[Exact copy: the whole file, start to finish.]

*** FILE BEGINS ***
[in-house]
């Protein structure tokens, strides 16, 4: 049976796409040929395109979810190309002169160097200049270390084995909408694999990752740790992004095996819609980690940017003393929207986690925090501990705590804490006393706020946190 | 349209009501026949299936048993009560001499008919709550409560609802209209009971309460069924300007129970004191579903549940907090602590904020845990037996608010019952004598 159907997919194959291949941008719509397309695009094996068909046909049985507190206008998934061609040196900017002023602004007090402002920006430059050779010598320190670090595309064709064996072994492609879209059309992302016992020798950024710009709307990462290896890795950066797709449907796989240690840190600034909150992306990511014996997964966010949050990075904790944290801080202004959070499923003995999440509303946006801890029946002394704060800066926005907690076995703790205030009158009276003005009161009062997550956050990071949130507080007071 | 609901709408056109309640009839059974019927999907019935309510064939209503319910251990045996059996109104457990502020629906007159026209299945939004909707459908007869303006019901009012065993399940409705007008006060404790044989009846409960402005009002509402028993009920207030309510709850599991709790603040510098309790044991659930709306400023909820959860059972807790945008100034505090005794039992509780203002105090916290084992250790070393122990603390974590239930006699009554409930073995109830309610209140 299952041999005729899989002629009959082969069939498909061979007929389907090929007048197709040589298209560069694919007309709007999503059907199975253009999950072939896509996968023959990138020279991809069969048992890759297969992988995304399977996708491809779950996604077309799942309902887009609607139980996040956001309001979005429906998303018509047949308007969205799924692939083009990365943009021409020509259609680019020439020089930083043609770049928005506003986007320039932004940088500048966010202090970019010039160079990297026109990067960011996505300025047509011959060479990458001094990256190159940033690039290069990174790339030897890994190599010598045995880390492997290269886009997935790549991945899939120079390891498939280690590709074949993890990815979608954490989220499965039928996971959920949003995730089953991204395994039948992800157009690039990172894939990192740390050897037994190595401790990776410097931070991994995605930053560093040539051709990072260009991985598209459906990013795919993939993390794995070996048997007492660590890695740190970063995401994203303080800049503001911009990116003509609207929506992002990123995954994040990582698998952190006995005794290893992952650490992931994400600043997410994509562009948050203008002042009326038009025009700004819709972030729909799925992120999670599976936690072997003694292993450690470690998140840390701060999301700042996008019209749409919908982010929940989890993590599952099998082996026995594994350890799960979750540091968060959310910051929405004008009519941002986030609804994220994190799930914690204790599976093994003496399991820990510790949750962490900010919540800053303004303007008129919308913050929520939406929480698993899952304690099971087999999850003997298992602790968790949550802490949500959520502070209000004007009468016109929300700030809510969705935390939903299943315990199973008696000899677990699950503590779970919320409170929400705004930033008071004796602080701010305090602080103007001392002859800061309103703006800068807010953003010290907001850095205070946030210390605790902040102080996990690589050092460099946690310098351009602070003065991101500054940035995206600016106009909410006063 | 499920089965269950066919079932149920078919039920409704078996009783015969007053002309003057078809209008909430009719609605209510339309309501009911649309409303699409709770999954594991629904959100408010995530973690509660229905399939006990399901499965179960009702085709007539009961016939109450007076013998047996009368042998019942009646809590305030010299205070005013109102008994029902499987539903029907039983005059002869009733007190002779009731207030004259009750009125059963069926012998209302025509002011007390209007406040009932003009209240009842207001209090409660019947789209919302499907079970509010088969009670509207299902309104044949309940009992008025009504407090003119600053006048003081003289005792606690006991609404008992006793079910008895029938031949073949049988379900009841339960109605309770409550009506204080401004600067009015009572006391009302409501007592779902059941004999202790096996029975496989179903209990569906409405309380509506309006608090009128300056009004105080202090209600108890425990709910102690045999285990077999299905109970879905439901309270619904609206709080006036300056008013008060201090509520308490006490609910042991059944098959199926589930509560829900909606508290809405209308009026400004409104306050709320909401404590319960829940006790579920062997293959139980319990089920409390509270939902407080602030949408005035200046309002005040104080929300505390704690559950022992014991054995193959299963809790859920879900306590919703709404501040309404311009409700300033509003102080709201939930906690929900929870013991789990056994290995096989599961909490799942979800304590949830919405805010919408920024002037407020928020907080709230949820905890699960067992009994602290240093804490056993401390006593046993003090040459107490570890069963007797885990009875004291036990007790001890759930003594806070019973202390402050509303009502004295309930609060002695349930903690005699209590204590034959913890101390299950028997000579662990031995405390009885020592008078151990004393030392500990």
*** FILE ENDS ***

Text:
[in-house]
């Protein structure tokens, strides 16, 4: 049976796409040929395109979810190309002169160097200049270390084995909408694999990752740790992004095996819609980690940017003393929207986690925090501990705590804490006393706020946190 | 349209009501026949299936048993009560001499008919709550409560609802209209009971309460069924300007129970004191579903549940907090602590904020845990037996608010019952004598 159907997919194959291949941008719509397309695009094996068909046909049985507190206008998934061609040196900017002023602004007090402002920006430059050779010598320190670090595309064709064996072994492609879209059309992302016992020798950024710009709307990462290896890795950066797709449907796989240690840190600034909150992306990511014996997964966010949050990075904790944290801080202004959070499923003995999440509303946006801890029946002394704060800066926005907690076995703790205030009158009276003005009161009062997550956050990071949130507080007071 | 609901709408056109309640009839059974019927999907019935309510064939209503319910251990045996059996109104457990502020629906007159026209299945939004909707459908007869303006019901009012065993399940409705007008006060404790044989009846409960402005009002509402028993009920207030309510709850599991709790603040510098309790044991659930709306400023909820959860059972807790945008100034505090005794039992509780203002105090916290084992250790070393122990603390974590239930006699009554409930073995109830309610209140 299952041999005729899989002629009959082969069939498909061979007929389907090929007048197709040589298209560069694919007309709007999503059907199975253009999950072939896509996968023959990138020279991809069969048992890759297969992988995304399977996708491809779950996604077309799942309902887009609607139980996040956001309001979005429906998303018509047949308007969205799924692939083009990365943009021409020509259609680019020439020089930083043609770049928005506003986007320039932004940088500048966010202090970019010039160079990297026109990067960011996505300025047509011959060479990458001094990256190159940033690039290069990174790339030897890994190599010598045995880390492997290269886009997935790549991945899939120079390891498939280690590709074949993890990815979608954490989220499965039928996971959920949003995730089953991204395994039948992800157009690039990172894939990192740390050897037994190595401790990776410097931070991994995605930053560093040539051709990072260009991985598209459906990013795919993939993390794995070996048997007492660590890695740190970063995401994203303080800049503001911009990116003509609207929506992002990123995954994040990582698998952190006995005794290893992952650490992931994400600043997410994509562009948050203008002042009326038009025009700004819709972030729909799925992120999670599976936690072997003694292993450690470690998140840390701060999301700042996008019209749409919908982010929940989890993590599952099998082996026995594994350890799960979750540091968060959310910051929405004008009519941002986030609804994220994190799930914690204790599976093994003496399991820990510790949750962490900010919540800053303004303007008129919308913050929520939406929480698993899952304690099971087999999850003997298992602790968790949550802490949500959520502070209000004007009468016109929300700030809510969705935390939903299943315990199973008696000899677990699950503590779970919320409170929400705004930033008071004796602080701010305090602080103007001392002859800061309103703006800068807010953003010290907001850095205070946030210390605790902040102080996990690589050092460099946690310098351009602070003065991101500054940035995206600016106009909410006063 | 499920089965269950066919079932149920078919039920409704078996009783015969007053002309003057078809209008909430009719609605209510339309309501009911649309409303699409709770999954594991629904959100408010995530973690509660229905399939006990399901499965179960009702085709007539009961016939109450007076013998047996009368042998019942009646809590305030010299205070005013109102008994029902499987539903029907039983005059002869009733007190002779009731207030004259009750009125059963069926012998209302025509002011007390209007406040009932003009209240009842207001209090409660019947789209919302499907079970509010088969009670509207299902309104044949309940009992008025009504407090003119600053006048003081003289005792606690006991609404008992006793079910008895029938031949073949049988379900009841339960109605309770409550009506204080401004600067009015009572006391009302409501007592779902059941004999202790096996029975496989179903209990569906409405309380509506309006608090009128300056009004105080202090209600108890425990709910102690045999285990077999299905109970879905439901309270619904609206709080006036300056008013008060201090509520308490006490609910042991059944098959199926589930509560829900909606508290809405209308009026400004409104306050709320909401404590319960829940006790579920062997293959139980319990089920409390509270939902407080602030949408005035200046309002005040104080929300505390704690559950022992014991054995193959299963809790859920879900306590919703709404501040309404311009409700300033509003102080709201939930906690929900929870013991789990056994290995096989599961909490799942979800304590949830919405805010919408920024002037407020928020907080709230949820905890699960067992009994602290240093804490056993401390006593046993003090040459107490570890069963007797885990009875004291036990007790001890759930003594806070019973202390402050509303009502004295309930609060002695349930903690005699209590204590034959913890101390299950028997000579662990031995405390009885020592008078151990004393030392500990």